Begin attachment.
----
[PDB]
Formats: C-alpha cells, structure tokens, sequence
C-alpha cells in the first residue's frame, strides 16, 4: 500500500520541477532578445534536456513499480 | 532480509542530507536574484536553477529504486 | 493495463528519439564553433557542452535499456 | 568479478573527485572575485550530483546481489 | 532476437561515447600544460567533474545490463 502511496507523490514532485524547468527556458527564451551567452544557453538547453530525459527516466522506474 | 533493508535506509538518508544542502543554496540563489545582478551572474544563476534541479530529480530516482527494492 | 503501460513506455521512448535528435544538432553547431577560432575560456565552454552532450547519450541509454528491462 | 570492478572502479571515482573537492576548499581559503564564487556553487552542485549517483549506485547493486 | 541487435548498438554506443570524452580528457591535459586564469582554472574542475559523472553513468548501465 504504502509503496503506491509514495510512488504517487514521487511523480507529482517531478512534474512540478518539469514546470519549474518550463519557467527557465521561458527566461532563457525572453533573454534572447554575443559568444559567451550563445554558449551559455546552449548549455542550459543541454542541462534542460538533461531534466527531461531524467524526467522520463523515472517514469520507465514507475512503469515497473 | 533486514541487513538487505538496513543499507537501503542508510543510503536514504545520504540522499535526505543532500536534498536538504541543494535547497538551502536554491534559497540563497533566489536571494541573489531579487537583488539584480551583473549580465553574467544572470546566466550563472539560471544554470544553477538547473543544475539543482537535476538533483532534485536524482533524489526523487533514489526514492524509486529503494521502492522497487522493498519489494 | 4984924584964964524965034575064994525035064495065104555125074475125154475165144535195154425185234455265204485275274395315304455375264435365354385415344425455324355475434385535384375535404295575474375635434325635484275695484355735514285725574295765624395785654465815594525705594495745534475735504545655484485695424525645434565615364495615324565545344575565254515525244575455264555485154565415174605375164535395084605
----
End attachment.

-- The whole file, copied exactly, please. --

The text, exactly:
[PDB]
Formats: C-alpha cells, structure tokens, sequence
C-alpha cells in the first residue's frame, strides 16, 4: 500500500520541477532578445534536456513499480 | 532480509542530507536574484536553477529504486 | 493495463528519439564553433557542452535499456 | 568479478573527485572575485550530483546481489 | 532476437561515447600544460567533474545490463 502511496507523490514532485524547468527556458527564451551567452544557453538547453530525459527516466522506474 | 533493508535506509538518508544542502543554496540563489545582478551572474544563476534541479530529480530516482527494492 | 503501460513506455521512448535528435544538432553547431577560432575560456565552454552532450547519450541509454528491462 | 570492478572502479571515482573537492576548499581559503564564487556553487552542485549517483549506485547493486 | 541487435548498438554506443570524452580528457591535459586564469582554472574542475559523472553513468548501465 504504502509503496503506491509514495510512488504517487514521487511523480507529482517531478512534474512540478518539469514546470519549474518550463519557467527557465521561458527566461532563457525572453533573454534572447554575443559568444559567451550563445554558449551559455546552449548549455542550459543541454542541462534542460538533461531534466527531461531524467524526467522520463523515472517514469520507465514507475512503469515497473 | 533486514541487513538487505538496513543499507537501503542508510543510503536514504545520504540522499535526505543532500536534498536538504541543494535547497538551502536554491534559497540563497533566489536571494541573489531579487537583488539584480551583473549580465553574467544572470546566466550563472539560471544554470544553477538547473543544475539543482537535476538533483532534485536524482533524489526523487533514489526514492524509486529503494521502492522497487522493498519489494 | 4984924584964964524965034575064994525035064495065104555125074475125154475165144535195154425185234455265204485275274395315304455375264435365354385415344425455324355475434385535384375535404295575474375635434325635484275695484355735514285725574295765624395785654465815594525705594495745534475735504545655484485695424525645434565615364495615324565545344575565254515525244575455264555485154565415174605375164535395084605